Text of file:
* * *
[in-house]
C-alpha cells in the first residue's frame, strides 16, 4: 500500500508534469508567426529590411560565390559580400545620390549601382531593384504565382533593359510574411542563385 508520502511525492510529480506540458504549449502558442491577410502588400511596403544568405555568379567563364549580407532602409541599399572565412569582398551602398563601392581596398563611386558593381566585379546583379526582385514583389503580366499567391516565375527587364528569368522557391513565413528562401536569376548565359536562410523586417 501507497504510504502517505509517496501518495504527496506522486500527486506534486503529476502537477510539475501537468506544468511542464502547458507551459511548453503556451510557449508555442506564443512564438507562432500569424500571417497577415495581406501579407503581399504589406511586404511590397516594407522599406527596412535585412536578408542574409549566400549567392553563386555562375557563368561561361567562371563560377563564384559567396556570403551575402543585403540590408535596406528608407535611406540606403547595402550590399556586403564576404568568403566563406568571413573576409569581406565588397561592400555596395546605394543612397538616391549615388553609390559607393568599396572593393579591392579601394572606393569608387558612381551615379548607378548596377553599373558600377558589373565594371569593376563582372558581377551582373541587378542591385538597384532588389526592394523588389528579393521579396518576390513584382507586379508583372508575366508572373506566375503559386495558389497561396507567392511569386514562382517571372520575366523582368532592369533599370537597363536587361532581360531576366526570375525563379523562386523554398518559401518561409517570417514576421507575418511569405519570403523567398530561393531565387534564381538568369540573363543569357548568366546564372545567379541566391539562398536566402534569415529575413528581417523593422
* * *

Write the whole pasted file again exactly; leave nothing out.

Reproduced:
[in-house]
C-alpha cells in the first residue's frame, strides 16, 4: 500500500508534469508567426529590411560565390559580400545620390549601382531593384504565382533593359510574411542563385 508520502511525492510529480506540458504549449502558442491577410502588400511596403544568405555568379567563364549580407532602409541599399572565412569582398551602398563601392581596398563611386558593381566585379546583379526582385514583389503580366499567391516565375527587364528569368522557391513565413528562401536569376548565359536562410523586417 501507497504510504502517505509517496501518495504527496506522486500527486506534486503529476502537477510539475501537468506544468511542464502547458507551459511548453503556451510557449508555442506564443512564438507562432500569424500571417497577415495581406501579407503581399504589406511586404511590397516594407522599406527596412535585412536578408542574409549566400549567392553563386555562375557563368561561361567562371563560377563564384559567396556570403551575402543585403540590408535596406528608407535611406540606403547595402550590399556586403564576404568568403566563406568571413573576409569581406565588397561592400555596395546605394543612397538616391549615388553609390559607393568599396572593393579591392579601394572606393569608387558612381551615379548607378548596377553599373558600377558589373565594371569593376563582372558581377551582373541587378542591385538597384532588389526592394523588389528579393521579396518576390513584382507586379508583372508575366508572373506566375503559386495558389497561396507567392511569386514562382517571372520575366523582368532592369533599370537597363536587361532581360531576366526570375525563379523562386523554398518559401518561409517570417514576421507575418511569405519570403523567398530561393531565387534564381538568369540573363543569357548568366546564372545567379541566391539562398536566402534569415529575413528581417523593422